Evansville plans for possible state funding cuts
Then throw in a big question mark because the next state budget faces an estimated deficit of nearly $3 billion.
It could mean a crisis. That's what Evansville officials are planning for.
"I'd rather be in a position that Evansville is prepared to adjust to a shock to its budget in 2011," City Administrator Dan Wietecha said. "If that's the case, we're even better positioned to deal (with it) in 2012."
New in this budget cycle: City officials will identify expenditures that can be delayed until later in 2011 or expenses that could be cut if the state dramatically cuts the city's shared revenue in mid-year.
If lawmakers were to cut shared revenue by 30 percent, Wietecha wonders where the city would make that up and how quickly municipalities would have to make the adjustments.
The budget that will be introduced to the city council Tuesday night has a 0 percent levy increase, Wietecha said.
Part of the planning difficulties result from different budget cycles.
Municipalities are on a calendar year, so they are planning their 2011 budgets. Councils usually approve their budgets in November.
The state is on a two-year budget cycle, with the next budget running July 1, 2011, to June 30, 2013.
That leaves municipalities planning their budgets based on "some pretty good estimates" from the state on what their shared revenue payments will be in 2011, said Curt Witynski, assistant director of the League of Wisconsin Municipalities.
Evansville's shared revenue estimate for next year is the same as this year: $458,905.
The city's estimate for transportation funding next year increased to $297,791. The city received $261,986 this year.
Shared revenue has either not increased or been cut each year since 1995, Witynski said, including a 3.5 percent cut this year.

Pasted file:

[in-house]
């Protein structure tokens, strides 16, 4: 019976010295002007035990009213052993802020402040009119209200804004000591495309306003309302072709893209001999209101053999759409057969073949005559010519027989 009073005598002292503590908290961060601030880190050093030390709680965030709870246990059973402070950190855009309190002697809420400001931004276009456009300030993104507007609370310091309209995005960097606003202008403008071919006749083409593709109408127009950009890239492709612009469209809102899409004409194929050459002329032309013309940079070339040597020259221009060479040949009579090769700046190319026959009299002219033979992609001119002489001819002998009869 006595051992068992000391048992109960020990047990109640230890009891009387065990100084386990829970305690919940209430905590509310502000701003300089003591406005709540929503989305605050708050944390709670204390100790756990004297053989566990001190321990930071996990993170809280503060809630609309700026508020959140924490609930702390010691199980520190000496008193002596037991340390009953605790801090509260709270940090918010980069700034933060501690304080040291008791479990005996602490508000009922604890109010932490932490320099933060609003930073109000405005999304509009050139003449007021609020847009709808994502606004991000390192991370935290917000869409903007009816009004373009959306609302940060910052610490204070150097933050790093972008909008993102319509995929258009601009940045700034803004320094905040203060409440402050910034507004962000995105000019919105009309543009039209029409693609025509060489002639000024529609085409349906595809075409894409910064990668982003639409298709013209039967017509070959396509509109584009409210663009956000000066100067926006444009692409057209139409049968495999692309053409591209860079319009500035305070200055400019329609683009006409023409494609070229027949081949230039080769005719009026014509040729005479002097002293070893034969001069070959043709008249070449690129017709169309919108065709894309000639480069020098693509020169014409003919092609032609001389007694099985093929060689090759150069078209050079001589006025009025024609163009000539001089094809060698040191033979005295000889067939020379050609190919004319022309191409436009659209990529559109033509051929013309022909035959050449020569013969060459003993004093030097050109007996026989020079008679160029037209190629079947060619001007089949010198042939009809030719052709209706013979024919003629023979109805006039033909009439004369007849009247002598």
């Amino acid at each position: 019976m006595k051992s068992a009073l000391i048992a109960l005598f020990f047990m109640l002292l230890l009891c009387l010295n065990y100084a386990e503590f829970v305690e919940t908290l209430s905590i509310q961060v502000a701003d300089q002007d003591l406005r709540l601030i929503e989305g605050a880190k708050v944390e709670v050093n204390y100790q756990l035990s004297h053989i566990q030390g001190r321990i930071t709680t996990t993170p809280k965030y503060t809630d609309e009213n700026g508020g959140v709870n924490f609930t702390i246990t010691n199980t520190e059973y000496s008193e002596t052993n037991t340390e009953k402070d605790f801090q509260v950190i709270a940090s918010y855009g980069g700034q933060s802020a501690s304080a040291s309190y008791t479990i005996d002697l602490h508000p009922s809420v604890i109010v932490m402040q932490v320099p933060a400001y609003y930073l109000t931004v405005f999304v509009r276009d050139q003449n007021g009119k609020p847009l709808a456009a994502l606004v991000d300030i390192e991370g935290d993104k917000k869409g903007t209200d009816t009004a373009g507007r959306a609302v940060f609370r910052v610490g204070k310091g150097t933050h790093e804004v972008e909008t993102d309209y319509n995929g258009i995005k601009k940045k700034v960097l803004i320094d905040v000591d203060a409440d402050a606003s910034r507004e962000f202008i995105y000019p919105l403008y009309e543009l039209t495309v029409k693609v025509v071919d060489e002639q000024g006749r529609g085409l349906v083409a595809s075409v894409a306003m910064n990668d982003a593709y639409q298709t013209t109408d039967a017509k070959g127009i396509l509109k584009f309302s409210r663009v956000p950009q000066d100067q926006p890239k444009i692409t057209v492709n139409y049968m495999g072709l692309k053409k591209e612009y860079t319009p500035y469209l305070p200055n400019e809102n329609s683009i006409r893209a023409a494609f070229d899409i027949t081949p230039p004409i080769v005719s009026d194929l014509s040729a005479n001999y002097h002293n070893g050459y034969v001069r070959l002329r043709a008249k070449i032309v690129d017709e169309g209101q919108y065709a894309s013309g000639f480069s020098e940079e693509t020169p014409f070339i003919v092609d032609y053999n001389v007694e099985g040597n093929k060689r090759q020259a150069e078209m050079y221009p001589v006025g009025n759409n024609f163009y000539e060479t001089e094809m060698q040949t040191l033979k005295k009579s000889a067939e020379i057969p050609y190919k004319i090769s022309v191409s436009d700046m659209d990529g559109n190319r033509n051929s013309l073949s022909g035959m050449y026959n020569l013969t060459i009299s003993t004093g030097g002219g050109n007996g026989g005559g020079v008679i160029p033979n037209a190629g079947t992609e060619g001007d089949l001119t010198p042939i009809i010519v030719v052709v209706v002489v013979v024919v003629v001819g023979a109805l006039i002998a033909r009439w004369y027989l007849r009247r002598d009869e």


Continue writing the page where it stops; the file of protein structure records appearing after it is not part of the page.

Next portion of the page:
The league is advising its members that they likely will receive the same funding as in 2010.
In the 15 or so years Witynski has been following the budget process, no incoming governor has changed the shared revenue payment for the first year of the two-year cycle, he said. Governors typically have placed cuts in the second year of the budget cycle.
"They've always just written into the budget whatever the estimate was that communities would get," he said.
Theoretically, a new governor, when he presents his budget in January, could put whatever he wants in the budget, Witynski said.
"It's been this tradition, and I think it makes sense, all these communities are basing budgets on certain amounts," he said.
Evansville officials aren't as optimistic.
As a result, he said, the city might want to delay buying a vehicle or making other big-ticket expenditures until later in the year.
"If you bought it in January, you've lost the opportunity to say we're going to hold off on this a year," he said.
Witynski hopes the next governor will not make cuts to solve the state budget problems in the first year.
"We'll do everything we can do to say it doesn't make sense to pass on the state's budget problems to local government," he said.
Witynski hasn't heard of other communities approaching their budgets like Evansville, he said, but "it's not a bad idea just to be cautious and have those ideas in the plan."